Hospital Clinic de Barcelona, one of Barcelona’s biggest public hospitals, was victim to a ransomware attack on the morning of Sunday 5 March. The hospital announced the cancellation of 150 non-urgent operations, up to 3000 outpatient appointments and 400 blood tests.
The attack has affected the emergency department, the laboratory and pharmacy. Access to patient medical history has also been made difficult.
Management at the hospital directed emergency cases to other hospitals in the capital and rerouted ambulances to alternative medical centers.
The hospital’s website was taken offline on Sunday and doctors have resorted to using paper notes for the 800 inpatients. Paperwork is more time consuming and less efficient and has lead to doctors coming in during time off and an increase in on-shift administrative staff.
Hospital Clinic de Barcelona are working with the Catalan police (los Mossos d’Esquadra), Europol and Interpol to investigate the crime.
Ransom House has been named as the perpetrator of the attack on Hospital Clinic de Barcelona.
In a press conference on Monday 6, Sergi Marcen, secretary of Telecommunications and Digital Transformation explained that the ransomware strike originated from outside of Spain. “There will be no negotiations to pay even a cent” in the recovery of the stolen data, said Tomas Roy, of Catalan Cybersecurity Agency, adding that the nature of the cyberattack was complex and that the malware had clearly “evolved” from “classic techniques”.
In Catalunya alone, there are approximately 1,700 million attempted cyber-attacks annually, of which 98% are blocked however the 2% who do fall victim equate to 2000 security issues.
A ransomware attack operates by gaining access to a company’s computer network via various means. In some cases a ‘phishing’ email is sent to the victim or access is gained via staff’s personal networks when working from home. Once the ransomware has infiltrated the data systems, they deploy a type of malware which then encrypts the computer system, cutting off access to the victim’s content. The gang responsible then demands money for the release of the stolen information.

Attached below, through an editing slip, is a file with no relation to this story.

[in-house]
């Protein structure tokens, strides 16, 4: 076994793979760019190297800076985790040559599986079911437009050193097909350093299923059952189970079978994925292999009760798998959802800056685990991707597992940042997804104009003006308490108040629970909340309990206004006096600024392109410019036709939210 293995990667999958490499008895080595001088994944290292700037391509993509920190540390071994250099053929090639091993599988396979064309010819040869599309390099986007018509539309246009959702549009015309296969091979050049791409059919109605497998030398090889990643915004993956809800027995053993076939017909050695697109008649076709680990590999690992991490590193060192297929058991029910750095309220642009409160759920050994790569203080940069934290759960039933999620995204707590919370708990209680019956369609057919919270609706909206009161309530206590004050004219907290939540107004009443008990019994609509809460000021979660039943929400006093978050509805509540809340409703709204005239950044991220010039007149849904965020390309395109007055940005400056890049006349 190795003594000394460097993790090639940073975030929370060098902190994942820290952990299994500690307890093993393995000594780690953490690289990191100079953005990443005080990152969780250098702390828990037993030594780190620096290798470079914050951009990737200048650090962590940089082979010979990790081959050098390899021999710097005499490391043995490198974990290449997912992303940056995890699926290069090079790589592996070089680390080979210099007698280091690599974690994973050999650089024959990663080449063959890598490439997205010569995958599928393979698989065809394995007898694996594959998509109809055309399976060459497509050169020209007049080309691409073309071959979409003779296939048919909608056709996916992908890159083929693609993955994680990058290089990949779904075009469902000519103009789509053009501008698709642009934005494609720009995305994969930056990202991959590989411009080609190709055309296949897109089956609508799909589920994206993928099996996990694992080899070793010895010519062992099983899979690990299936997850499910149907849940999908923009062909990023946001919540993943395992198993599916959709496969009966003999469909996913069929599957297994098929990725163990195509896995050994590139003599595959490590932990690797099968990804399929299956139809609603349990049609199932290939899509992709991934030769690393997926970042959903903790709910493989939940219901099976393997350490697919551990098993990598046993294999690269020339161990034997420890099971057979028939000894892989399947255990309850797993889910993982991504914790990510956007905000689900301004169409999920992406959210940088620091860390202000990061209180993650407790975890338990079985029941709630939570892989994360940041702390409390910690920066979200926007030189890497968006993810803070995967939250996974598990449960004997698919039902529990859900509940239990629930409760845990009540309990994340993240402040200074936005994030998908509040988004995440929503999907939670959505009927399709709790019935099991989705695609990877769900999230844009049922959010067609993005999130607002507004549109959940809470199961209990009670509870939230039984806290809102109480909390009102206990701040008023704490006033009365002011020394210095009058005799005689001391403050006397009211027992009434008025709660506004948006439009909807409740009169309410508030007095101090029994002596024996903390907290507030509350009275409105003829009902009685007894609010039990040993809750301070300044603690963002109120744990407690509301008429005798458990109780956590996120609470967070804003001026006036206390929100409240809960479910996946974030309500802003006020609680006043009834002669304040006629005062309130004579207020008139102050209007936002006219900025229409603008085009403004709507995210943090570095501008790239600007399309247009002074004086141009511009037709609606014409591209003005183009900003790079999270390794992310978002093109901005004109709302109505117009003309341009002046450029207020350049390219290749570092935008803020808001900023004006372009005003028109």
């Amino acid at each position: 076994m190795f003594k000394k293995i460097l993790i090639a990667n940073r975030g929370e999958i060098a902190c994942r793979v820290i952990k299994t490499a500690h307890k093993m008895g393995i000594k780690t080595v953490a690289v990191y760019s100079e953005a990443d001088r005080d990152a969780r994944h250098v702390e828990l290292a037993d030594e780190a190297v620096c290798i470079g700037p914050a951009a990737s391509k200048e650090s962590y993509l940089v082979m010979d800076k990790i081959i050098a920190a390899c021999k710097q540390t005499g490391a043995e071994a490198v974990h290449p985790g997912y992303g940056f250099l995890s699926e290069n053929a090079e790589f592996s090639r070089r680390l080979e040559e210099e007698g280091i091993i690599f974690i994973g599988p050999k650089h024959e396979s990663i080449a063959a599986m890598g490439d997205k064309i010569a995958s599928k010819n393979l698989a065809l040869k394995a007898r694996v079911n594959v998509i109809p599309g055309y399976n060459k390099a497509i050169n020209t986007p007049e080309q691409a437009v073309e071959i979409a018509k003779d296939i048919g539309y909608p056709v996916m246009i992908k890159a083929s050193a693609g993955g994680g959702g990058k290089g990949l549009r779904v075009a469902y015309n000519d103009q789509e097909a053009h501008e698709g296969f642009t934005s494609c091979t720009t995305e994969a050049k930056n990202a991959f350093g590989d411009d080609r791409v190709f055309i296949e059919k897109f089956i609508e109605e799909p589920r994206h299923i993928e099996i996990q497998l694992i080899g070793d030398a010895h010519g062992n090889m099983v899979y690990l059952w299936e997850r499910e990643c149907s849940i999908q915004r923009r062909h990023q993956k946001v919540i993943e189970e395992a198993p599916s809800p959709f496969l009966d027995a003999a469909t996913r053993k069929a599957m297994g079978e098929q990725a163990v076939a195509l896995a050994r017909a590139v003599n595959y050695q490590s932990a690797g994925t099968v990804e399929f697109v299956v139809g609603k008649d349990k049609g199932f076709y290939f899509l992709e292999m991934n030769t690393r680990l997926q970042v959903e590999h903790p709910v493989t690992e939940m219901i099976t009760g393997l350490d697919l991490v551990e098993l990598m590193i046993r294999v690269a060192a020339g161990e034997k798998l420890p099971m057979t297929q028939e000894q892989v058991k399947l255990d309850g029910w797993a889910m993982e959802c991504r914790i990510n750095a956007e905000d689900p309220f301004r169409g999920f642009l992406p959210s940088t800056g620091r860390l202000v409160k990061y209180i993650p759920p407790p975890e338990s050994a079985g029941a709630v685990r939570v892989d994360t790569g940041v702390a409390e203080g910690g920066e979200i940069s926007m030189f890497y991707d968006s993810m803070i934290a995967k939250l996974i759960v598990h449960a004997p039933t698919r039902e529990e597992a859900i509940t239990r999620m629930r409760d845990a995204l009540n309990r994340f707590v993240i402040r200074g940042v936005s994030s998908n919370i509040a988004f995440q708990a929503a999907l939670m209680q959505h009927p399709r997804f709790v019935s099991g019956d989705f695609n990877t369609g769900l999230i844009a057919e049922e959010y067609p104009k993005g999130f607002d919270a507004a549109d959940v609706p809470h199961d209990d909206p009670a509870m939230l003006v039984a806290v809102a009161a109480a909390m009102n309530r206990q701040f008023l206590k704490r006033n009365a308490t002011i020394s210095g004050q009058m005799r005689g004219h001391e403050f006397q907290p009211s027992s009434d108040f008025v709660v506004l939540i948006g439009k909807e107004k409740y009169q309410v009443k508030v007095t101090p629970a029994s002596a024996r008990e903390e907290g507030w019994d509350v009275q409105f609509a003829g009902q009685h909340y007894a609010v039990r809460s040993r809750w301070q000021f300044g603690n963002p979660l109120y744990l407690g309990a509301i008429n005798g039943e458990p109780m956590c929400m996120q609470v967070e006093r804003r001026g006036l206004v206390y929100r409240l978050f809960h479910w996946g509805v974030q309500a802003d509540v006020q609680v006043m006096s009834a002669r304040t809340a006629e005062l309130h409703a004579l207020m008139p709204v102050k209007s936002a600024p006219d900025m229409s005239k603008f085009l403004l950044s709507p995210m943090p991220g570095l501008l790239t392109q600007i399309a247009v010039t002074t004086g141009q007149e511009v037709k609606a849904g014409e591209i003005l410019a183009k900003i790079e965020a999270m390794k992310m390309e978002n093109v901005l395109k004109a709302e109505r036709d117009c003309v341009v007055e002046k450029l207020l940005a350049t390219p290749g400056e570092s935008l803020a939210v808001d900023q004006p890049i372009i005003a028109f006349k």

In some cases, data is only made unavailable to the victim however, in others, particularly where negotiations have been less successful, ransomware gangs have created websites to publish stolen data.
The criminal group behind the attack, Ransom House, are thought to have debuted in December 2021, attacking a liquor and gaming company, followed by a Swedish rail company and Jefferson Credit union.
Increasingly cyberattacks are targetting healthcare providers.
In August 2022 the software company, Advanced, used by the NHS, was victim to a malware attack. It led to significant disruption of 111 calls, outpatient services, mental health trusts, triage, ambulance dispatches and emergency prescriptions.
According to research carried out by Accenture, the healthcare industry experienced 556 data breaches globally in 2022 resulting in the compromise of 65 million medical records.
Cyberattacks on healthcare organizations are on the rise, in the US research shows that such attacks doubled between 2016 and 2022.
The industry is seen as an easy target for cyberattacks and produces good returns, primarily because patient data is confidential and therefore valuable. Medical devices are also easily hacked due to the number of connected technologies, from a variety of manufacturers, which operate with different security systems. Additionally patient data is typically shared remotely across different healthcare providers which creates several entry points for attack as well staff’s private devices which are connected to internal networks.
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